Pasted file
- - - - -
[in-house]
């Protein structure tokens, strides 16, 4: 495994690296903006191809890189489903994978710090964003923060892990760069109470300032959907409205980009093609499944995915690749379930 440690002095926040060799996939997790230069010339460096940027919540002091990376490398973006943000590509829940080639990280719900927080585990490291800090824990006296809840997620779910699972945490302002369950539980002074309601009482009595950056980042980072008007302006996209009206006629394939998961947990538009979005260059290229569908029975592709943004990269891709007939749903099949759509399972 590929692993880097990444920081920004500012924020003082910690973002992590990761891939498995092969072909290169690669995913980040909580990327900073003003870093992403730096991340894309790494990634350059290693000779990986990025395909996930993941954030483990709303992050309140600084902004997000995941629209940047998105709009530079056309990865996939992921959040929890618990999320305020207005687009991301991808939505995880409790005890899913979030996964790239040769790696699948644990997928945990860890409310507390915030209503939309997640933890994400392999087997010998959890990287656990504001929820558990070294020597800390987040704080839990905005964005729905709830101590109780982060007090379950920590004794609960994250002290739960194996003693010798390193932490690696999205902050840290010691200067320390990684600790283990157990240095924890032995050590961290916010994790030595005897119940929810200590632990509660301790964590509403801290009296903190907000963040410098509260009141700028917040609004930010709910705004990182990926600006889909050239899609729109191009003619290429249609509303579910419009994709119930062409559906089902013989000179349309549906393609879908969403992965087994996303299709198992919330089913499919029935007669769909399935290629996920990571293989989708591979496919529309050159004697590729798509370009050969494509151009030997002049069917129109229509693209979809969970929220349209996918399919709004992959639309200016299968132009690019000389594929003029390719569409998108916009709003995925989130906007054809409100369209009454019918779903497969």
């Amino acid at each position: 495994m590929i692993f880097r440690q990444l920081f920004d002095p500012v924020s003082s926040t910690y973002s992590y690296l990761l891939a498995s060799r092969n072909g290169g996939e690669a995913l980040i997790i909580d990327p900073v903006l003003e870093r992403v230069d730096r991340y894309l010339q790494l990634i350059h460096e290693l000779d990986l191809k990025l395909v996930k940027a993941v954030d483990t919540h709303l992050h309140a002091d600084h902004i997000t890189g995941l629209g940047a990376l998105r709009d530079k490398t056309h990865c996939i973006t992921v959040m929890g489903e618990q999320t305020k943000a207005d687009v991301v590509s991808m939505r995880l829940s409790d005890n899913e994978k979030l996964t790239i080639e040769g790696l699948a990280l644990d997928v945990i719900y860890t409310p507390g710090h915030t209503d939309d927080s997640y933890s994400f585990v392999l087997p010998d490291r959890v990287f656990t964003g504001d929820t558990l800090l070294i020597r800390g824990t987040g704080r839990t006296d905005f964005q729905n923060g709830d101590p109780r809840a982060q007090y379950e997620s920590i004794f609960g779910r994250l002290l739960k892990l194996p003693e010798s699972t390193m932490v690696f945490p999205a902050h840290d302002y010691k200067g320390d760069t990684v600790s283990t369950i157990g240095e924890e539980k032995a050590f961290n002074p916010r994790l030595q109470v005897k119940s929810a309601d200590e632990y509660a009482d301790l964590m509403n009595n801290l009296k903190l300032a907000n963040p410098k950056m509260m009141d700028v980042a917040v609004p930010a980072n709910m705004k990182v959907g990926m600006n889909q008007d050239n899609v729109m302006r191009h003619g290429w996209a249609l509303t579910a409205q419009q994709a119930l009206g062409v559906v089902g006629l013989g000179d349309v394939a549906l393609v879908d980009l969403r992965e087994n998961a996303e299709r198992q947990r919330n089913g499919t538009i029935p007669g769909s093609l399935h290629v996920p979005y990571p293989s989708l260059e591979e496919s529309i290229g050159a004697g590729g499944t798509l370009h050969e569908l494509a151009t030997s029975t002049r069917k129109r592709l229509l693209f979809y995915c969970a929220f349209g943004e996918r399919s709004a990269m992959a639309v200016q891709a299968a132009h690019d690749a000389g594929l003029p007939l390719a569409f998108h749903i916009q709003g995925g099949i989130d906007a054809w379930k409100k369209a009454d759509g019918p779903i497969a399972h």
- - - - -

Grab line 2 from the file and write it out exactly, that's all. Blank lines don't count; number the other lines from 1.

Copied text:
């Protein structure tokens, strides 16, 4: 495994690296903006191809890189489903994978710090964003923060892990760069109470300032959907409205980009093609499944995915690749379930 440690002095926040060799996939997790230069010339460096940027919540002091990376490398973006943000590509829940080639990280719900927080585990490291800090824990006296809840997620779910699972945490302002369950539980002074309601009482009595950056980042980072008007302006996209009206006629394939998961947990538009979005260059290229569908029975592709943004990269891709007939749903099949759509399972 590929692993880097990444920081920004500012924020003082910690973002992590990761891939498995092969072909290169690669995913980040909580990327900073003003870093992403730096991340894309790494990634350059290693000779990986990025395909996930993941954030483990709303992050309140600084902004997000995941629209940047998105709009530079056309990865996939992921959040929890618990999320305020207005687009991301991808939505995880409790005890899913979030996964790239040769790696699948644990997928945990860890409310507390915030209503939309997640933890994400392999087997010998959890990287656990504001929820558990070294020597800390987040704080839990905005964005729905709830101590109780982060007090379950920590004794609960994250002290739960194996003693010798390193932490690696999205902050840290010691200067320390990684600790283990157990240095924890032995050590961290916010994790030595005897119940929810200590632990509660301790964590509403801290009296903190907000963040410098509260009141700028917040609004930010709910705004990182990926600006889909050239899609729109191009003619290429249609509303579910419009994709119930062409559906089902013989000179349309549906393609879908969403992965087994996303299709198992919330089913499919029935007669769909399935290629996920990571293989989708591979496919529309050159004697590729798509370009050969494509151009030997002049069917129109229509693209979809969970929220349209996918399919709004992959639309200016299968132009690019000389594929003029390719569409998108916009709003995925989130906007054809409100369209009454019918779903497969």